See all 6 photos as a slideshow or overview

Wednesday, August 24, 2016

Bug of the Day

I was just about to leave the house to walk to a dentist appointment when I realized I didn't have a camera with me, and you never know when you might see something worth photographing. I happened to spot this caterpillar in the park.


It's hard to tell which end is the front, which is, of course, the intent. I assume that means it's more likely to survive having its tail bitten than its head, otherwise there'd be no point to the deception. The long hairs also make it a less appetizing mouthful. Some caterpillars have hairs that can be quite irritating if you touch them. (And in rare cases cause allergic reactions.)

I think this is Lophocampa maculata or Spotted Tussock Moth. It's supposed to feed on poplar or willow leaves but it comes down from the trees to find a place to pupate, which might be why this one was in the grass.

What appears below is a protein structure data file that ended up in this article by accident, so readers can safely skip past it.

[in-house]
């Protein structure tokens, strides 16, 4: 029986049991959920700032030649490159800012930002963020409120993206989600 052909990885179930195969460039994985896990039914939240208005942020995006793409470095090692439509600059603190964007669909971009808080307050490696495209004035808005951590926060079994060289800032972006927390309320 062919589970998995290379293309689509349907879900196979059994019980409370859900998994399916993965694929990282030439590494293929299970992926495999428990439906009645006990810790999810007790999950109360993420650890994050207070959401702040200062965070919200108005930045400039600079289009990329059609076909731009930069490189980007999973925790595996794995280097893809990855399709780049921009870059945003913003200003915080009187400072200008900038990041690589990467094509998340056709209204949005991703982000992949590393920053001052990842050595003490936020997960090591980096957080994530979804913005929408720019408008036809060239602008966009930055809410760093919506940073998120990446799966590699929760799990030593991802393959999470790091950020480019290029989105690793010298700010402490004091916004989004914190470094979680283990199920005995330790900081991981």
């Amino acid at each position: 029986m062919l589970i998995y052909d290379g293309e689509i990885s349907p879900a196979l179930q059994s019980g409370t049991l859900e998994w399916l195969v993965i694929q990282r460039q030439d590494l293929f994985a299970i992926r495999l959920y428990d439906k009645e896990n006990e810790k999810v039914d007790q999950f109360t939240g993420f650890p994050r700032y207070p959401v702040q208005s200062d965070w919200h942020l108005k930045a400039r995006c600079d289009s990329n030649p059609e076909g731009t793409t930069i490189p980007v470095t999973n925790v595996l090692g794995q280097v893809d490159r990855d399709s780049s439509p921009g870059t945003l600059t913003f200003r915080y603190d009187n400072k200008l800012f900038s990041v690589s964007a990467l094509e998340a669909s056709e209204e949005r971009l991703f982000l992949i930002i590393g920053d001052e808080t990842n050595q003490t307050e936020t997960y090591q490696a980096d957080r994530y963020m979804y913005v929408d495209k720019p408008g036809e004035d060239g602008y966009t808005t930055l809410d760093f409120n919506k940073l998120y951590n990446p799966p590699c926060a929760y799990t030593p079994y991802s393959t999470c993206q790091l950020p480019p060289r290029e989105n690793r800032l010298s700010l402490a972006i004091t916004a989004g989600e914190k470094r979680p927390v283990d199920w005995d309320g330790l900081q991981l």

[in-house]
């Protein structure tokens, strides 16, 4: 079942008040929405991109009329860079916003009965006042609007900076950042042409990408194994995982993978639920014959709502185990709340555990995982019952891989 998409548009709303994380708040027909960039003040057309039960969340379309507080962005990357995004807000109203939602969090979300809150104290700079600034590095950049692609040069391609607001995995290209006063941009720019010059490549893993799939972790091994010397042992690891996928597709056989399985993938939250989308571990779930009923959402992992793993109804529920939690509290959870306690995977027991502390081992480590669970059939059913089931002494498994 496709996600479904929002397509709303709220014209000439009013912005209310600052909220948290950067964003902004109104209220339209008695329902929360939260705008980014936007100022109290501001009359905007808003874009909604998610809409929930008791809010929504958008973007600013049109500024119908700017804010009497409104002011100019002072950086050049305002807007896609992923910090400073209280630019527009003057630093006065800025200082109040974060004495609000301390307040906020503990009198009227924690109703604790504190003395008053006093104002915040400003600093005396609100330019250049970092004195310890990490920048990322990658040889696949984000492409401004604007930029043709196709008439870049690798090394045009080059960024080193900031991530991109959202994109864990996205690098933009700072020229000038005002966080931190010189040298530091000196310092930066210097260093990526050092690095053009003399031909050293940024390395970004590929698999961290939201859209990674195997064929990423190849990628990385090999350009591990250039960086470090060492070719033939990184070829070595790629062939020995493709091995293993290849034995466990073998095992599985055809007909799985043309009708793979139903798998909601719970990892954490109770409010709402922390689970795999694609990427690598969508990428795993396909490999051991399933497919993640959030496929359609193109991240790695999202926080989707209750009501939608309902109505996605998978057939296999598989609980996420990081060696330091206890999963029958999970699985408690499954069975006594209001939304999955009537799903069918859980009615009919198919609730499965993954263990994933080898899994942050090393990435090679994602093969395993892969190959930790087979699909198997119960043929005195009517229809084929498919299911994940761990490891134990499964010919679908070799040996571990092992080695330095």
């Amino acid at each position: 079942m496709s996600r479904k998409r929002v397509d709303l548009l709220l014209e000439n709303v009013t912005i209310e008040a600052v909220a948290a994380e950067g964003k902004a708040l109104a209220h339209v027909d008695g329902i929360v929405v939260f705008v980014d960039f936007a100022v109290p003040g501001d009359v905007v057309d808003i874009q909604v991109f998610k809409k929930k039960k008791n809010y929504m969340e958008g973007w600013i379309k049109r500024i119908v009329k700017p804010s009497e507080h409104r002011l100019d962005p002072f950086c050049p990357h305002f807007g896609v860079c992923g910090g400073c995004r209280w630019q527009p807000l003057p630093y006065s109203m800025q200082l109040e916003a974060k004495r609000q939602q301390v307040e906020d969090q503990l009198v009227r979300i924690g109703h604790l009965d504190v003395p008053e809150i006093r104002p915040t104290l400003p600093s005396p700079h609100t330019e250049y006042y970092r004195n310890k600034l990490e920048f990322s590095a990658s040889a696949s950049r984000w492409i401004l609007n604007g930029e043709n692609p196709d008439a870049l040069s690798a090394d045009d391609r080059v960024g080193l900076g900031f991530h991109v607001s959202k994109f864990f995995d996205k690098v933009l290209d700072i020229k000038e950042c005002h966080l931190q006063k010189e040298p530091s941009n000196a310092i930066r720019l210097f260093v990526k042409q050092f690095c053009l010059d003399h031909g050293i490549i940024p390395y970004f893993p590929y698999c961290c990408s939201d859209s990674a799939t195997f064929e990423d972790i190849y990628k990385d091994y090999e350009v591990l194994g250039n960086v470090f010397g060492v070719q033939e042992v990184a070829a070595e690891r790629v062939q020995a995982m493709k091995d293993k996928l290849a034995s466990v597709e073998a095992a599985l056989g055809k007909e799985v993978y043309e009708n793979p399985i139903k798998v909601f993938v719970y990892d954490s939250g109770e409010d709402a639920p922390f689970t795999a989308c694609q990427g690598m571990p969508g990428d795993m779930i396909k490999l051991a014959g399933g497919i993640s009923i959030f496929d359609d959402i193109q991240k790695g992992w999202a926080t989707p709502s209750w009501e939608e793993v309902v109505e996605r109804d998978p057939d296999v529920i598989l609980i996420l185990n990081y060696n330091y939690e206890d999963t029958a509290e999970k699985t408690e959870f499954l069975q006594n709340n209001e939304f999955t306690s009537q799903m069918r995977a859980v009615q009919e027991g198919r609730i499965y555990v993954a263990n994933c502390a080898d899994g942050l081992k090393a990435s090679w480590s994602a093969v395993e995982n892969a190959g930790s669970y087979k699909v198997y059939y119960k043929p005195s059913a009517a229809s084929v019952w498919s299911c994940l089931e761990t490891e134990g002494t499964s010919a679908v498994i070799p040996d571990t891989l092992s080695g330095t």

Tuesday, August 23, 2016

Montana Critters

I didn't see a lot of wildlife on this trip but there's always small stuff. There were a few shorebirds around the lake like this sandpiper.

Least Sandpiper (?)

The Kildeer were noisy but hard to spot against the pebbled beach, which is surprising since they're not particularly camouflaged.

spot the Kildeer

I spotted more insects than anything else. My entomologist father would have been proud of me :-) These grasshoppers (one of his specialties) were also hard to spot, since their coloring matched the dirt and brown grass well. The trick was to track them when they flew and try to catch where they landed. Even when you did spot them, they were quite skittish and hard to get close enough to photograph.